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    #1

    In the living room, Cliff works with Jess adjusting the lights

    Hello

    Are the following sentences grammatically correct?

    "In the living room, Cliff works with Jess adjusting the lights, looking for the precise angles. Carl and Sue works at the guest room placing and adjusting the smoke equipment."

    Thanks.

  1. emsr2d2's Avatar
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    #2

    Re: In the living room, Cliff works with Jess adjusting the lights

    Quote Originally Posted by Nikitus View Post
    Hello.

    Are the following sentences grammatically correct?

    "In the living room, Cliff works with Jess​, adjusting the lights, looking for the precise angles. Carl and Sue works work at in the guest room, placing and adjusting the smoke equipment alarms."

    Thanks.
    See above.

    Even though you correctly used "in" with "living room", you the inexplicably used "at" with "guest room". There is no such thing as "smoke equipment". We have smoke/heat alarms.
    Remember - if you don't use correct capitalisation, punctuation and spacing, anything you write will be incorrect.

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    #3

    Re: In the living room, Cliff works with Jess adjusting the lights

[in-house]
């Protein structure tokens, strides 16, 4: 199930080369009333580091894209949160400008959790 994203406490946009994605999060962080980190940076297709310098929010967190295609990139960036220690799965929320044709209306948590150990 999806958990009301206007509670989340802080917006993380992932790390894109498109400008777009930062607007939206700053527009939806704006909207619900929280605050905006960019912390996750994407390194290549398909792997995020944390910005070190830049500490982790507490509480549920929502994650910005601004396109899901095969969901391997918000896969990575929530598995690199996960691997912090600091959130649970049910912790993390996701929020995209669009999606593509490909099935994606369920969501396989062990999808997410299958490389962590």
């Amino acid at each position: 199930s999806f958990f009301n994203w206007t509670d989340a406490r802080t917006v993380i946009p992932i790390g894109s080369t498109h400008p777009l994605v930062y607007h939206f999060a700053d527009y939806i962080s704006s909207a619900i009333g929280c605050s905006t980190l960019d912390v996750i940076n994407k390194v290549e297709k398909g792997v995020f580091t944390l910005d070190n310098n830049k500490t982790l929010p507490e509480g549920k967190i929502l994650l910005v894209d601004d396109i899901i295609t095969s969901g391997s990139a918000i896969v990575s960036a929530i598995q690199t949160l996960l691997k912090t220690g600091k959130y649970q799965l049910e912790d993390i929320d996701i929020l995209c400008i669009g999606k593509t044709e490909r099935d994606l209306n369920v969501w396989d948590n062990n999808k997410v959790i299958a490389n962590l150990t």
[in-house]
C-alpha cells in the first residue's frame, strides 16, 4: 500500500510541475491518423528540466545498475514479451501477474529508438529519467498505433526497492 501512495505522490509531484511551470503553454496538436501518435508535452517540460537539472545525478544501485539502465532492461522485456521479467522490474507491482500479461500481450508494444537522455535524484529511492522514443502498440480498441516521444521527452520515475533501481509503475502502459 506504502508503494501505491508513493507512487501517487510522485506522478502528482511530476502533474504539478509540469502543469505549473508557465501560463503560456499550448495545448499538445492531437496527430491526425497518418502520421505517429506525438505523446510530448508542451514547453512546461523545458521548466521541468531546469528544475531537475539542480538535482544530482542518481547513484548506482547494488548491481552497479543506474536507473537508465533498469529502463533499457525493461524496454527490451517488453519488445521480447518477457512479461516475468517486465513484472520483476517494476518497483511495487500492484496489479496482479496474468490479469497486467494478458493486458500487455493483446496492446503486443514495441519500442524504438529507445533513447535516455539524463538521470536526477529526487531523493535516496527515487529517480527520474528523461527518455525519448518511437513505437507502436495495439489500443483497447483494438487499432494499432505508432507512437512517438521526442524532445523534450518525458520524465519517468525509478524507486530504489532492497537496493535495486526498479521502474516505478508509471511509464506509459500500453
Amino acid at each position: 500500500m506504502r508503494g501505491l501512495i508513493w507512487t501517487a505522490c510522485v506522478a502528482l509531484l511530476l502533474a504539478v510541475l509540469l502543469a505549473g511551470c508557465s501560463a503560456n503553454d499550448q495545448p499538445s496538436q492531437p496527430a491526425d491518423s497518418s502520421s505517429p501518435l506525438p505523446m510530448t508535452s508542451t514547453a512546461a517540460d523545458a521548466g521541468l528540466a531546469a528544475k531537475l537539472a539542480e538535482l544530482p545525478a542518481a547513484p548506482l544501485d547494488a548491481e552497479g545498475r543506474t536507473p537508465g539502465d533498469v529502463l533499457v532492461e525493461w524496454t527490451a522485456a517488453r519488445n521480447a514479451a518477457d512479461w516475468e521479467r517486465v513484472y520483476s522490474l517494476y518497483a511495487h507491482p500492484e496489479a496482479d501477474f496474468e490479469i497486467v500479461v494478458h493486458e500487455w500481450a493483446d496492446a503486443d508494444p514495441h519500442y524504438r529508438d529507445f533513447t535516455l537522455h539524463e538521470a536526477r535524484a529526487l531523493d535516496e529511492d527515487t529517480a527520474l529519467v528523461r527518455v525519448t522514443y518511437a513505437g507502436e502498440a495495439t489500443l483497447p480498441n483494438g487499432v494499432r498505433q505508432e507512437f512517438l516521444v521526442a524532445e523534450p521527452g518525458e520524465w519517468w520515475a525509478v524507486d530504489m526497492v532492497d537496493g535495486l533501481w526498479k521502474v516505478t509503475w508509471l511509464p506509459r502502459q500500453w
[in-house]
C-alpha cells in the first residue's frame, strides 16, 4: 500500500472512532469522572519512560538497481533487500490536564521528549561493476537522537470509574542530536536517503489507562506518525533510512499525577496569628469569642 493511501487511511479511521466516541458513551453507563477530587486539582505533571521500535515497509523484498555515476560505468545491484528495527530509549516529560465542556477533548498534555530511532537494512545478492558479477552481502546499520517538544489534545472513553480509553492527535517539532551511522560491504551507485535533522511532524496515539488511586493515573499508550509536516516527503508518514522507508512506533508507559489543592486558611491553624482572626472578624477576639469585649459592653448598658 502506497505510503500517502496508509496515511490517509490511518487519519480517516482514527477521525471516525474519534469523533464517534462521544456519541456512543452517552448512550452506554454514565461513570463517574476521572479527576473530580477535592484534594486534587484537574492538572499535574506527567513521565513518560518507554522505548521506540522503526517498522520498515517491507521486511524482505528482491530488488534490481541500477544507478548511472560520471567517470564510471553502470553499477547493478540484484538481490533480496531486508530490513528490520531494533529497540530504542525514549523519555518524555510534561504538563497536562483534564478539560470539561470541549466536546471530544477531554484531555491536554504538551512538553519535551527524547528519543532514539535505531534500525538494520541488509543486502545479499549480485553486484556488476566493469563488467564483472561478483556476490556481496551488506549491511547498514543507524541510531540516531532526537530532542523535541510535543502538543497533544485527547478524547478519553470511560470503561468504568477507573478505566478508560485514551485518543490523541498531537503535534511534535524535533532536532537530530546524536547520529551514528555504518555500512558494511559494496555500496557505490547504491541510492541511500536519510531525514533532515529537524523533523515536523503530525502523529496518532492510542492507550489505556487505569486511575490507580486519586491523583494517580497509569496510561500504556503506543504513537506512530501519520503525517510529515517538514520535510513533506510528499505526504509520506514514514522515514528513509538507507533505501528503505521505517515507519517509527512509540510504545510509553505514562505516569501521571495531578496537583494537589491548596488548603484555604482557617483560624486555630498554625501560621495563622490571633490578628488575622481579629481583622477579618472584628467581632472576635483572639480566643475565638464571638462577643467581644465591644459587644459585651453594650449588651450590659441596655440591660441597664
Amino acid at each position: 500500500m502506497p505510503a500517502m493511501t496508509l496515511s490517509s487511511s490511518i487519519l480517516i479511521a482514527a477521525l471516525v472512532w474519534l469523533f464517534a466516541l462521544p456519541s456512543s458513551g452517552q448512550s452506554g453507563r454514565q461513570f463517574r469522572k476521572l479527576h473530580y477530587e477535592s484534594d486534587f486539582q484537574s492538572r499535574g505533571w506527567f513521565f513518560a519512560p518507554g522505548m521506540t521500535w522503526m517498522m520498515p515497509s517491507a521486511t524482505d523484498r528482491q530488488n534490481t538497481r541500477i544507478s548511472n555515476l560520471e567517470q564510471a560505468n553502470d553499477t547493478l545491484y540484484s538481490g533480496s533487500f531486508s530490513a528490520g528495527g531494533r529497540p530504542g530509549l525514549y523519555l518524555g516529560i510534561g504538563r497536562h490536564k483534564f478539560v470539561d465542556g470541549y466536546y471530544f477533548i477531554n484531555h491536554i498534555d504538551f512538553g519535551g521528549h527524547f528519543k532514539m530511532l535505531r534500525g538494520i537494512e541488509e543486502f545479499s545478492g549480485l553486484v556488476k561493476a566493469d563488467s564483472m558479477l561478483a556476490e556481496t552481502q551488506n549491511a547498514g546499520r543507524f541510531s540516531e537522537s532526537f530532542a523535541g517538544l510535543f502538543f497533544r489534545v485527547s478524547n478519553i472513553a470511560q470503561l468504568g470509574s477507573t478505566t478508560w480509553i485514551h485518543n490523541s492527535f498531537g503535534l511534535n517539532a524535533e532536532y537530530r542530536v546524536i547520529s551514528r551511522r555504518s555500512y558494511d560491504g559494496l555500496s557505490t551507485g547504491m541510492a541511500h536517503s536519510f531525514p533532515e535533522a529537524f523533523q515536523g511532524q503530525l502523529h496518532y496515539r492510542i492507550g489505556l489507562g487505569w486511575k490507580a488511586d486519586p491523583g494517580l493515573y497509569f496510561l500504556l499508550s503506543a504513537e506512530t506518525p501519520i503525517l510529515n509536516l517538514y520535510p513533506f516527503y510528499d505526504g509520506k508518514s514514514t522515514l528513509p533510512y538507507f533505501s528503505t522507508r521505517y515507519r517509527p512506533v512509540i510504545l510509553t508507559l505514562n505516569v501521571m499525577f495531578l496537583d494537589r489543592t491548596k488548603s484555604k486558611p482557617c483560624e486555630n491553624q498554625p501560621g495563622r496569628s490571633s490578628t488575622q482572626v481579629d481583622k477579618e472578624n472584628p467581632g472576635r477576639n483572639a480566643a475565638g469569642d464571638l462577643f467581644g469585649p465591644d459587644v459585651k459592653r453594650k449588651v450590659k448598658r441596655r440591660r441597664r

They are called smoke/heat detectors, which trigger alarms when activated.
    I am not a teacher.

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    #4

    Re: In the living room, Cliff works with Jess adjusting the lights

    Dear emsr2d2 and tedmc

    First of all, thanks for your help.


    I was thinking in a equipment that is used in theatrical plays or in music shows.

    Can be called "smoke machine"?

    Thanks.

  2. emsr2d2's Avatar
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    #5

    Re: In the living room, Cliff works with Jess adjusting the lights

    Yes, if it's a machine which pumps out "smoke" (it's not really smoke but I don't know what it is), then it's a "smoke machine".
    Remember - if you don't use correct capitalisation, punctuation and spacing, anything you write will be incorrect.

  3. Barb_D's Avatar
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    #6

    Re: In the living room, Cliff works with Jess adjusting the lights

    I think I've seen them called "fog" machines, not "smoke" machines.
    I'm not a teacher, but I write for a living. Please don't ask me about 2nd conditionals, but I'm a safe bet for what reads well in (American) English.

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    #7

    Re: In the living room, Cliff works with Jess adjusting the lights

    The smoke effect used on a stage is produced using dry ice, which is frozen carbon monoxide.
    I am not a teacher.

  4. Piscean's Avatar
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    #8

    Re: In the living room, Cliff works with Jess adjusting the lights

    I think it's carbon di​oxide.

  5. emsr2d2's Avatar
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    #9

    Re: In the living room, Cliff works with Jess adjusting the lights

    I thought dry ice was liquid nitrogen - like the stuff doctors use to burn out a verruca.
    Remember - if you don't use correct capitalisation, punctuation and spacing, anything you write will be incorrect.

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